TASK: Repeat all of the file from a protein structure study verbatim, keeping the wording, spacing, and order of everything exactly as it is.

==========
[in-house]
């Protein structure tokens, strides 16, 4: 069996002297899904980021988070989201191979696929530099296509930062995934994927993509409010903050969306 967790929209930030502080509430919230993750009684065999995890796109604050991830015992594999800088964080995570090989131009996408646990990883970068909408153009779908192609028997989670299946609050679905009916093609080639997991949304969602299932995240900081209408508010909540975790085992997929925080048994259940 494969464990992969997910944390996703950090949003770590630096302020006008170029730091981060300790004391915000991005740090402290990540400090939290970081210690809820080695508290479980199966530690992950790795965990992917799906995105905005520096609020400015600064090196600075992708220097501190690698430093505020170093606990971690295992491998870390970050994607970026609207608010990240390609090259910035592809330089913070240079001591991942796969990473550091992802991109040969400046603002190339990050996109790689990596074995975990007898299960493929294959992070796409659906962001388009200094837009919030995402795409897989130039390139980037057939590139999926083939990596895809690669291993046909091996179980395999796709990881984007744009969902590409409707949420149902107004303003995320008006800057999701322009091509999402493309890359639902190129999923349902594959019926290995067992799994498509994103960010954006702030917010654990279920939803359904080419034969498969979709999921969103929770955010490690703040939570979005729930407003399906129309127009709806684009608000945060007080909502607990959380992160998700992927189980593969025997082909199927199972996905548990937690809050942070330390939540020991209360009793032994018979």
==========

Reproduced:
[in-house]
């Protein structure tokens, strides 16, 4: 069996002297899904980021988070989201191979696929530099296509930062995934994927993509409010903050969306 967790929209930030502080509430919230993750009684065999995890796109604050991830015992594999800088964080995570090989131009996408646990990883970068909408153009779908192609028997989670299946609050679905009916093609080639997991949304969602299932995240900081209408508010909540975790085992997929925080048994259940 494969464990992969997910944390996703950090949003770590630096302020006008170029730091981060300790004391915000991005740090402290990540400090939290970081210690809820080695508290479980199966530690992950790795965990992917799906995105905005520096609020400015600064090196600075992708220097501190690698430093505020170093606990971690295992491998870390970050994607970026609207608010990240390609090259910035592809330089913070240079001591991942796969990473550091992802991109040969400046603002190339990050996109790689990596074995975990007898299960493929294959992070796409659906962001388009200094837009919030995402795409897989130039390139980037057939590139999926083939990596895809690669291993046909091996179980395999796709990881984007744009969902590409409707949420149902107004303003995320008006800057999701322009091509999402493309890359639902190129999923349902594959019926290995067992799994498509994103960010954006702030917010654990279920939803359904080419034969498969979709999921969103929770955010490690703040939570979005729930407003399906129309127009709806684009608000945060007080909502607990959380992160998700992927189980593969025997082909199927199972996905548990937690809050942070330390939540020991209360009793032994018979």